The most detailed documentary source about the construction of a 13th-century fortification deals with a hilltop castle. The De constructione castri Saphet discusses the Templar rebuilding of Safad after 1240. The huge costs came to 1.1 million 'Saracen bezants' for the first two and a half years, followed by 40,000 per year thereafter. A peacetime garrison was to include 50 brother knights, 30 brother sergeants, 50 turcopoles, 300 archers, 820 workmen and other staff, and 400 slaves; in wartime their number was expected to reach 2,200.
Small fragments of wall paintings have been found in several 13th-century Crusader castles. Most are in a distinctive style, which combined western European, Byzantine and Syrian Christian elements. To gain a better idea of what these paintings once looked like, it is necessary to travel beyond the area conquered by the Crusaders, to the remarkable monastery of Mar Musa al-Habashi in the hills north-east of Damascus. The interior of the church is all but covered with paintings of mounted warrior saints and biblical scenes in the same mixed style. Here, for example, St. Bacchus uses a western European form of saddle, which is even painted with heraldic decorations.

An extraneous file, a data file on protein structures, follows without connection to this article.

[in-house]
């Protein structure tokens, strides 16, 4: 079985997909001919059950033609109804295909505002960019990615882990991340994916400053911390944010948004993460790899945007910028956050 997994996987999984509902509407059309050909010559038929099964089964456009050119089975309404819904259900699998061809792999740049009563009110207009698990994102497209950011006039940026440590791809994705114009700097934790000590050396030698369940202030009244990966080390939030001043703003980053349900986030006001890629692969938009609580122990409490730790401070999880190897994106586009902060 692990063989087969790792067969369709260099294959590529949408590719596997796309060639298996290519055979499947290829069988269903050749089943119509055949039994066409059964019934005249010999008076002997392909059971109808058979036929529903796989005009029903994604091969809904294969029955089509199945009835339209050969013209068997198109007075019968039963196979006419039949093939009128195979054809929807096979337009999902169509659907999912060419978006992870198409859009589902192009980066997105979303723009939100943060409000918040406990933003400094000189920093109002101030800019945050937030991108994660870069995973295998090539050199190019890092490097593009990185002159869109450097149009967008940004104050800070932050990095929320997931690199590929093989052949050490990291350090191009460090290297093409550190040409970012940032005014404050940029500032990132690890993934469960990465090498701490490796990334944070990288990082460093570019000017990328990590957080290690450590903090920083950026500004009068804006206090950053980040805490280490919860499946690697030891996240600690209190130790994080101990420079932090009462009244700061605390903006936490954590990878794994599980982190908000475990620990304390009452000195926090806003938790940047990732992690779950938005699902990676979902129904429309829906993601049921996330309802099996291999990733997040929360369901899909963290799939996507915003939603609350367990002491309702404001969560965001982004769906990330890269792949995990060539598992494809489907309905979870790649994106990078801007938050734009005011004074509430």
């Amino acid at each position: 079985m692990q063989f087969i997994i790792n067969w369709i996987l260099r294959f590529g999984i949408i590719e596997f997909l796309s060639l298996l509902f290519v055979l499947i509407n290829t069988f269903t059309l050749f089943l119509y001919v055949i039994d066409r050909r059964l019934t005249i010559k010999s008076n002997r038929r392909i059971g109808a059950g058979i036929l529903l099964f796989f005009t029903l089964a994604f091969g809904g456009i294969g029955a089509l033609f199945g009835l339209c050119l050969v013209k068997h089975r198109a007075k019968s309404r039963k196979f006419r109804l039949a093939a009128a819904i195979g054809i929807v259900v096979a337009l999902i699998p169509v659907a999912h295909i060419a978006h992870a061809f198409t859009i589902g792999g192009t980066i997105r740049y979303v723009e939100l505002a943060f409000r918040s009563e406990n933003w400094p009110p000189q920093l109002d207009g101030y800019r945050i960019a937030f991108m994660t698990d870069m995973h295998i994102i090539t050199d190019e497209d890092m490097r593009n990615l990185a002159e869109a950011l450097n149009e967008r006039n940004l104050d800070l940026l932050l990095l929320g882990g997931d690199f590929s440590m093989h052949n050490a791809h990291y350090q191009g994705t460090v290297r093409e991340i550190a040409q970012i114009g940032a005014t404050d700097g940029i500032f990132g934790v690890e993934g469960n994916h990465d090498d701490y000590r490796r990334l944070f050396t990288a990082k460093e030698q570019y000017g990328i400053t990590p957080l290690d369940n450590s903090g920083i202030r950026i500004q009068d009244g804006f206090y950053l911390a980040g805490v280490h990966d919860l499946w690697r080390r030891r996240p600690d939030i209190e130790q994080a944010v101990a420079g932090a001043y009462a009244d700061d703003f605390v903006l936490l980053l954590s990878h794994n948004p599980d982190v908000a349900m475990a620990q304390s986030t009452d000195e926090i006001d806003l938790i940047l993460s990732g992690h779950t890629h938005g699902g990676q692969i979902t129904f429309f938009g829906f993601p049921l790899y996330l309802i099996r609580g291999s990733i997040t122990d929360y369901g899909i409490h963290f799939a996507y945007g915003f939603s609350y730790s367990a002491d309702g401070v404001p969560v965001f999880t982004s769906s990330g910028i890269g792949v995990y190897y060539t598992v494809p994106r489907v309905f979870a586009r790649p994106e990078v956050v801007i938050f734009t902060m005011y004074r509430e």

The fortified Monastery of St. Simeon the Younger, in the mountains west of Antioch, was presumably a much less expensive fortification. The best-preserved fragment is the western gateway in an outer wall, which formed one of three concentric barriers. Its crude construction made use of material from the inner wall. A third construction programme on a western gateway using well- cut ashlar blocks probably dates from the late Crusader period.